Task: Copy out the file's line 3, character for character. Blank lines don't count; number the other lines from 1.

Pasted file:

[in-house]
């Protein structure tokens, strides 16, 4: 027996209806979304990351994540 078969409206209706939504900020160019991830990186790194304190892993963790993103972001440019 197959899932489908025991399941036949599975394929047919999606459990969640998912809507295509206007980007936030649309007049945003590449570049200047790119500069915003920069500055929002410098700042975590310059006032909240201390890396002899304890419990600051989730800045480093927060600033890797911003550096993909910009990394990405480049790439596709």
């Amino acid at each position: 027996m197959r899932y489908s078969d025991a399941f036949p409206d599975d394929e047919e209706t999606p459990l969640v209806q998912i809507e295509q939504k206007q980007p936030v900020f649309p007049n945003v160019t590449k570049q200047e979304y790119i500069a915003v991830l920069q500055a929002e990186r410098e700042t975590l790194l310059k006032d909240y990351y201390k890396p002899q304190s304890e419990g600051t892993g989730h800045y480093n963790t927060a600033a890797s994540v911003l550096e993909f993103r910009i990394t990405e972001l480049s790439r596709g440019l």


């Amino acid at each position: 027996m197959r899932y489908s078969d025991a399941f036949p409206d599975d394929e047919e209706t999606p459990l969640v209806q998912i809507e295509q939504k206007q980007p936030v900020f649309p007049n945003v160019t590449k570049q200047e979304y790119i500069a915003v991830l920069q500055a929002e990186r410098e700042t975590l790194l310059k006032d909240y990351y201390k890396p002899q304190s304890e419990g600051t892993g989730h800045y480093n963790t927060a600033a890797s994540v911003l550096e993909f993103r910009i990394t990405e972001l480049s790439r596709g440019l």